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    CHRISTOPHER STEVENS: How Mystic Michael unearthed a pandemic hotspot… one year ago

    CHRISTOPHER STEVENS reviews last night’s TV: How Mystic Michael unearthed a pandemic hotspot… one year ago

    Great Continental Railway Journeys

    Rating:

    Council House Britain

    Rating:

    Scoff if you want to. Reject the evidence of your own eyes, but no amount of scepticism can explain away the paranormal superpowers of Mystic Wilf.

    Fans of Gone Fishing on BBC2 will know that Wilf is the alter ego of comic Bob Mortimer. Perched in a gipsy caravan, with a handful of soccer cards in place of the usual tarot pack, he reads the fortune of his mate Paul Whitehouse.

    ‘You’ll catch no fish today,’ predicts Mystic Wilf, and uncannily he is often proved right.

    Mystic Michael Portillo caught an eerie foretelling of the future at the end of his Great Continental Railway Journeys (BBC2), though he had no way of guessing how prescient it was.

    Michael Portillo caught an eerie foretelling of the future at the end of his Great Continental Railway Journeys

    Michael Portillo caught an eerie foretelling of the future at the end of his Great Continental Railway Journeys

    Sitting in a train compartment rather than a caravan, he was chatting to a Swedish historian as he trundled northwards.

    Next stop was Ostersund, one of the worst affected spots in the world during the Spanish flu pandemic a century ago.

    Two-thirds of the population were infected and about 10 per cent of the townsfolk died when a mutant strain of the virus ravaged the little community. With doctors unable to cope, volunteers rallied round and set up a hospital. It started a wave of social activism that changed Sweden permanently.

    Michael’s journey took place last summer, months before the world had heard of Covid-19. He had no inkling that, by the time this episode was broadcast, it would be so relevant.

    His unwitting innocence was emphasised when he hopped onto a rock placed on the edge of the Arctic Circle. In a year’s time, he said, the tilting of the planet would mean the borderline was in a slightly different place — and he hoped to come back and see that for himself.

    Some chance. This year, like three-quarters of Europe and most of the rest of the world, Sweden is all but off-limits to most British tourists. It’s a crying shame because, like all the programmes in the series, this was an irresistible invitation to travel.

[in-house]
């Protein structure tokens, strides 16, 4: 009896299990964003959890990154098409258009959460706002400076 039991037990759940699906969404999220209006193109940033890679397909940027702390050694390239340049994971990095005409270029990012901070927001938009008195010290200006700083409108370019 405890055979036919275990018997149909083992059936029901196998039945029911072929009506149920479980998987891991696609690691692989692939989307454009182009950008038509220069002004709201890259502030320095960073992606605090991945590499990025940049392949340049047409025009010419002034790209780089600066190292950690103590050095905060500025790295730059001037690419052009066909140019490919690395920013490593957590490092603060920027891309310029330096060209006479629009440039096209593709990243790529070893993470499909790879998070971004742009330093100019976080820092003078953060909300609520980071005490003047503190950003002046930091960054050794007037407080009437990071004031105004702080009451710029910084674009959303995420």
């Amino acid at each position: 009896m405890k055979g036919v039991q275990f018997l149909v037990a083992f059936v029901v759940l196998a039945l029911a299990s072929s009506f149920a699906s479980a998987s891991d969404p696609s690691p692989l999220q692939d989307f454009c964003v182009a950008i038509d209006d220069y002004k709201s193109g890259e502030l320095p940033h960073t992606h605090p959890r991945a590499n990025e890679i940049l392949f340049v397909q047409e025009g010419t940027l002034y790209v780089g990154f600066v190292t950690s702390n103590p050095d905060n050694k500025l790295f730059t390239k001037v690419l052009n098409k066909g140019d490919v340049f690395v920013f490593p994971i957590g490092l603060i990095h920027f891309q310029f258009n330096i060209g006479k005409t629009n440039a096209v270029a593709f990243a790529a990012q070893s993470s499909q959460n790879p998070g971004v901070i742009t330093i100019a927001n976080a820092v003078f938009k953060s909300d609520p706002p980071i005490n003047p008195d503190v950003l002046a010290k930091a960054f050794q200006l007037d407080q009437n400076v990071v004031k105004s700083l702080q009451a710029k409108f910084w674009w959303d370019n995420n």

Success story of the year:

    Pointless star Richard Osman’s first novel, The Thursday Murder Club, topped the bestseller charts this month. Now his quiz House Of Games is to air on primetime BBC1. I’m glad someone’s having a good 2020!

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    The red wooden houses in Mora looked delightful, Stockholm’s underground railway stations were vibrant art galleries and the ice hotel in Lapland promised a snug night’s sleep under layers of reindeer skins.

    Heigh-ho. The flight restrictions can’t last for ever, and one Scandinavian railway engineer is working on a way to speed up tourism — rail cars that travel at 1,000 miles an hour inside vacuum tubes called a ‘hyperloop’.

    Maybe in the future we will be able to zip to Sweden in our lunch breaks. Ask Mystic Wilf — he’ll know.

    Psychic powers would be handy for the council staff in Southwark, South London. They need second sight to know what their tenants are really up to.

    As the cameras of Council House Britain (C4) followed pest controller Wayne on his rounds, he was called out to a flat whose elderly resident claimed she had trouble with mice.

    Wayne knew as soon as he arrived that there’d be no mice. The place was spotless. But the 88-year-old Cypriot grandmother who lived alone there did have a leak under the sink. And her alarm clock needed resetting.

    Smiling sweetly, she pretended not to be able to hear a word Wayne said — but she knew perfectly well the council would never get round to sending a plumber, never mind a clock-fixer. So she said she had mice.

    Well, you don’t get to 88 without learning a trick or two.

    This voyeuristic series has an unpleasant tendency to piggy-back on the misery of families facing poverty and eviction.

    But it has lighter moments with characters like Wayne, and these make it bearable.

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